Volvo is about to blow out of the water with a diesel plug-in V60 estate that will produce nearly half the CO2 emissions of a Prius and offer more than twice the fuel economy of a green supermini.
The Volvo V60 Plug-in Hybrid will spew just 49g/km of CO2 -- 40g less than than a Toyota Prius. It also promises a ridonculously impressive 150mpg courtesy of its diesel-electric propulsion system.
The car has three modes of operation -- 'pure', 'power' and 'hybrid' (see photo 3, above) -- which are selectable via buttons on the dashboard. In the pure setting, the car can be driven for up to 32 miles by a 70bhp, 200Nm electric motor and a large lithium-ion battery pack. Volvo says this can be recharged in 4.5 hours from a 10A outlet, or as little as 3 hours from a 16A outlet.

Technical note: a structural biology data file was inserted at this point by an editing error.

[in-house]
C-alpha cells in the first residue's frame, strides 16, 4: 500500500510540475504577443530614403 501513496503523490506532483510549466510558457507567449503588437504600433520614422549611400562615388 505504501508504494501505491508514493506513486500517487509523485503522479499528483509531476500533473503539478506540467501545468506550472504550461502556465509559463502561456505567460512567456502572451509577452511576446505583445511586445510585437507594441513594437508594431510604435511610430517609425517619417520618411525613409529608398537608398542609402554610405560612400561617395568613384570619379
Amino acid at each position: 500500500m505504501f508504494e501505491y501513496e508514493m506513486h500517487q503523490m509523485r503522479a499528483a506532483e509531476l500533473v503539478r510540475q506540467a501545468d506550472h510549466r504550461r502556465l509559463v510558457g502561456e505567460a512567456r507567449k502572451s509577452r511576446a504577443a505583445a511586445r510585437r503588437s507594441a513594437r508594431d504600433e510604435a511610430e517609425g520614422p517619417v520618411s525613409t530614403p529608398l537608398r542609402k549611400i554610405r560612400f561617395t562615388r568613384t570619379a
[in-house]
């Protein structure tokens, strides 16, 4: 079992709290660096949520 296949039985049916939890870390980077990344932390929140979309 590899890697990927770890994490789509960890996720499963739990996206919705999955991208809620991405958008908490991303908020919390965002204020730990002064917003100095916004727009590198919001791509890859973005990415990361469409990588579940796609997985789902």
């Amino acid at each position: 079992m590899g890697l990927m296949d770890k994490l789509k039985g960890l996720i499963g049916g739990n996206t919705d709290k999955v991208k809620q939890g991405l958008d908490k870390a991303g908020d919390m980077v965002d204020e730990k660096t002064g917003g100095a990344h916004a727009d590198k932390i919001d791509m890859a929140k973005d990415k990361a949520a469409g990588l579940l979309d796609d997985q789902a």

In hybrid mode, the V60 Plug-in Hybrid uses the electric motor to drive the rear wheels and the diesel engine to drive the fronts, relying on one, the other or both simultaneously depending on driver inputs and road conditions, in order to minimise emissions and maximise fuel economy.
In power mode, the car uses both the electric motor and the diesel engine, which produces a respectable 215bhp and 440Nm of torque to provide maximum acceleration at the expense of economy. This sort of grunt should prove handy in a variety of conditions. Its four wheel drive layout gives it plenty of grip off-road and it'll do 0-62mph in 6.9 seconds, which is enough to leave the latest Prius for dead.
If all of this sounds good (and why the heck wouldn't it?) then check back in a week or so. The Volvo V60 Plug-in Hybrid will be on show at the 2011 Geneva Motor Show from 3 March and we'll be on hand to poke an investigative stick at it on your behalf. In the meantime, have a gander at the video below to see it in virtual action.
Update: A previous version of this article stated that the V60 Plug-in Hybrid promised 124mpg. This was in the smaller US gallons, so using UK gallons that figure increases to 150mpg -- even more impressive. We've amended the headline and text to reflect this distinction.